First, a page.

Every Man Has a Code (or Game)

David Simon’s The Wire may be one of the greatest tales of any sort committed to media of any kind.  Jason Mittell at the Electronic Book Review sees parallels in the HBO classic with the type of play found in simulation games.  Certainly, the “rules of the game” that embody the code of Baltimore cops and robbers finds its expression elsewhere:

Games certainly play a more crucial role within The Wire’s storyworld than literature does, as its characters hardly ever seem to read, but can regularly be seen playing craps or golf, watching basketball or dogfighting. More centrally, nearly every episode has at least one reference to “the game,” a slang term for the urban drug trade that extends to all of the show’s institutional settings. Within the show’s portrait of Baltimore, the game is played in all venues – the corners, City Hall, the police station, and the union hall – and by a range of players – street-level junkies looking to score, corrupt politicians filling campaign coffers, cops bucking for promotion, stevedores trying to maintain the docks. “The game” is the overarching metaphor for urban struggle, as everyone must play or get played – as Marla Daniels tries to warn her husband, Cedric, “The game is rigged – you can’t lose if you don’t play”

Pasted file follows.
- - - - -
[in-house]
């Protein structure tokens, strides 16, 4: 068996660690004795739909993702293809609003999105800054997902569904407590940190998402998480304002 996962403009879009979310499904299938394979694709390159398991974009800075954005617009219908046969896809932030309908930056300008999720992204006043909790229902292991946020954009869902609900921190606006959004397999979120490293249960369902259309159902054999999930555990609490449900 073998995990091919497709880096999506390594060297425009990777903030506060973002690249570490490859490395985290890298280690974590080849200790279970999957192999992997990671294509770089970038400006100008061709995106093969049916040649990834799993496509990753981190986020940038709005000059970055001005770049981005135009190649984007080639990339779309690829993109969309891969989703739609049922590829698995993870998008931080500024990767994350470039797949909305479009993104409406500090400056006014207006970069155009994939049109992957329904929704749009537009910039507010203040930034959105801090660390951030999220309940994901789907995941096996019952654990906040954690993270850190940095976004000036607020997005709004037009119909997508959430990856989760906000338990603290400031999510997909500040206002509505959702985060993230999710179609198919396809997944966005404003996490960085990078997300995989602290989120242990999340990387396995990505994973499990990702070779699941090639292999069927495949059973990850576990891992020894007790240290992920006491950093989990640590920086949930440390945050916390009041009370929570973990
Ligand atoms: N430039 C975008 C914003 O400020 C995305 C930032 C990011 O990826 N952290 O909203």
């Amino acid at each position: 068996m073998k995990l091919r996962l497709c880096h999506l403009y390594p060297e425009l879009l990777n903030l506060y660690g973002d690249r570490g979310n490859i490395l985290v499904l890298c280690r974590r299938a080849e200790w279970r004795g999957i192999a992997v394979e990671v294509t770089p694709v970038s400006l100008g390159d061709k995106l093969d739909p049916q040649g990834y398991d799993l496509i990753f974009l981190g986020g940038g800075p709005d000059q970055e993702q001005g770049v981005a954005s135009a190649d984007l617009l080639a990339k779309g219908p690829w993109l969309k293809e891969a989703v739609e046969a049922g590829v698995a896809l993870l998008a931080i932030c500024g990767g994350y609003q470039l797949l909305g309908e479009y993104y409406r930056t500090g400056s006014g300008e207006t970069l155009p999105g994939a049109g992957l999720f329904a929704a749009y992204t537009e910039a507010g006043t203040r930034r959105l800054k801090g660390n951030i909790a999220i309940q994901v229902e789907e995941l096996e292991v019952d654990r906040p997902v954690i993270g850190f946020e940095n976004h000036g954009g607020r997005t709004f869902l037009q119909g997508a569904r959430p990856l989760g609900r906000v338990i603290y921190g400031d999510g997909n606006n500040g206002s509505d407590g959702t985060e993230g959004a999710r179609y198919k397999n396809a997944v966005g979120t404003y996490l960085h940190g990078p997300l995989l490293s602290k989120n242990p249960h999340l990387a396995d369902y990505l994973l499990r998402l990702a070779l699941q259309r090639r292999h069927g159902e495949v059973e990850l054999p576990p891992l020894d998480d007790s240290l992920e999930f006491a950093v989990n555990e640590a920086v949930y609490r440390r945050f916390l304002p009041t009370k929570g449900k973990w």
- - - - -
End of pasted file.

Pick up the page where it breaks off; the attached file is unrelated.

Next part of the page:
One of the central elements of games, especially those centered on simulations, is replayability; for a game to be embraced by its players, it typically must allow enough experiential variation to invite multiple passes through its ludic journey. Instead of viewing each of The Wire’s seasons as a singular book within an epic novel, we could view them as one play through its simulation game.